After a few days at Capitol Reef we drove about 2 hours south to Blanding, Utah. The name of the town was quite appropriate since there was absolutely nothing there. The most happening place in the town was the combination gas station/fast food/bowling alley; however, the town made a great base camp for exploring some ruins I've been wanting to visit and it was also pretty close to Natural Bridges National Monument.

On our first day in Blanding, we spent an afternoon visiting the three different natural bridges at Natural Bridges National Monument, Owachomo, Sipapu, and Kachina bridges.   The monument is very small.  The 9-mile Bridge View Loop Drive is the only road in the park and it provides viewpoints and trail access to all three of the bridges.  Since the Kachina bridge didn't appear to be very impressive, we decided to hike down to Sipapu and Owachomo.  The hike to Sipapu was pretty fun since we got to climb a few ladders and walk along cliff edges.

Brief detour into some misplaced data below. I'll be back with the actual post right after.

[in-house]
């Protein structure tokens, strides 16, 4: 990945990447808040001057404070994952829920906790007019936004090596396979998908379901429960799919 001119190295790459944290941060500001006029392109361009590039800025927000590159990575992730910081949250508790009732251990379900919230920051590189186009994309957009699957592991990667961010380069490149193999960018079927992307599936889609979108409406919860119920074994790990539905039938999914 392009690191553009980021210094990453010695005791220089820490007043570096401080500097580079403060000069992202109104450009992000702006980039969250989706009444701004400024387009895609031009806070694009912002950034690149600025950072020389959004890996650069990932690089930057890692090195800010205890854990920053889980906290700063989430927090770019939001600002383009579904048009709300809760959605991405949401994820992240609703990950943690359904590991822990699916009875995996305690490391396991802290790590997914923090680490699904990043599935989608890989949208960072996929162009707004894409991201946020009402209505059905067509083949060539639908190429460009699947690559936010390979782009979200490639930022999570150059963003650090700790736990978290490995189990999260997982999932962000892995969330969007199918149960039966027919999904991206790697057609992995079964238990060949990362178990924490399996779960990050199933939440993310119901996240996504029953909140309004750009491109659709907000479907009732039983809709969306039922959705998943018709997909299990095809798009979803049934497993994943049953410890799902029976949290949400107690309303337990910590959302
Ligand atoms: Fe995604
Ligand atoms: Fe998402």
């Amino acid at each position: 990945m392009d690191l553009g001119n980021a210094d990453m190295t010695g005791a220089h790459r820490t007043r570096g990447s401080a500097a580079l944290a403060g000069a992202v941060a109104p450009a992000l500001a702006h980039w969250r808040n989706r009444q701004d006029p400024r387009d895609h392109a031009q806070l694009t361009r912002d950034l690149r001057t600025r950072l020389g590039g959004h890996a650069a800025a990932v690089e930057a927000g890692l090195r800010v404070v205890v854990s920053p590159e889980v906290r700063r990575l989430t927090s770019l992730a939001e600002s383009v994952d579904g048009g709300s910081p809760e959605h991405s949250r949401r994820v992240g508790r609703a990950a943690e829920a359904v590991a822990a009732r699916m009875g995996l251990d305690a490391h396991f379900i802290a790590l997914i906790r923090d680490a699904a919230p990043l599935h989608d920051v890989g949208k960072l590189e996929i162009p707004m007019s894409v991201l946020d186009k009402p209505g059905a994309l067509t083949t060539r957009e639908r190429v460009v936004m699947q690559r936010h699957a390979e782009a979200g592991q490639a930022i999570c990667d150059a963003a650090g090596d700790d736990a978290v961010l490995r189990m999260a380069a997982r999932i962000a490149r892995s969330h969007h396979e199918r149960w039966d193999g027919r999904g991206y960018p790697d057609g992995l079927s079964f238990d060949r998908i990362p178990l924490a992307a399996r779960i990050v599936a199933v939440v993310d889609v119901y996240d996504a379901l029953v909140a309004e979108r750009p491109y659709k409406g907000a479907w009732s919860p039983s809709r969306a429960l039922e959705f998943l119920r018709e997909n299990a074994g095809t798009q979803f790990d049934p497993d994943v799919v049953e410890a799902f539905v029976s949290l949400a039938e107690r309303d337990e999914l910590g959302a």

The best that ladder has ever looked


Sipapu is the highest and longest of the three bridges, and it definitely felt powerful when standing underneath it.  Owachomo, which is the smallest and skinniest of the three (only 9 feet thick), was definitely the most impressive.  We decided to stick around until the sun went down to do some night photography.  We hiked the short trail down to the bridge and found a nice spot by a pool of water to take some photos.  Once the darkness fully set in, we were greeted to cacophony of animal calls and hundreds of bats whizzing by our heads.  It sounded like we were surrounded by hoards of screaming monkeys and something that sounded oddly like a chicken.  It was a little creepy, but that didn't stop us from spending hours out there shooting and light painting.

Our main reason for visiting the Blanding area was to explore the awesome Anasazi ruins spread throughout the area known as Cedar Mesa.  We first set out to find the ruin called "House on Fire," appropriately named for the rock ceiling above the ruin that resembles a huge flame.  Finding the trail head was surprisingly easy considering there was no signage indicating a trail or a ruin (we had good directions).  The hike to the ruin was easy and we sat there for about an hour until the sun moved into the correct position to reflect light onto the rock walls.  With the sun hitting the rocks, the ruins and ceiling got a nice glow and it really accentuated the ceiling's fire-like quality.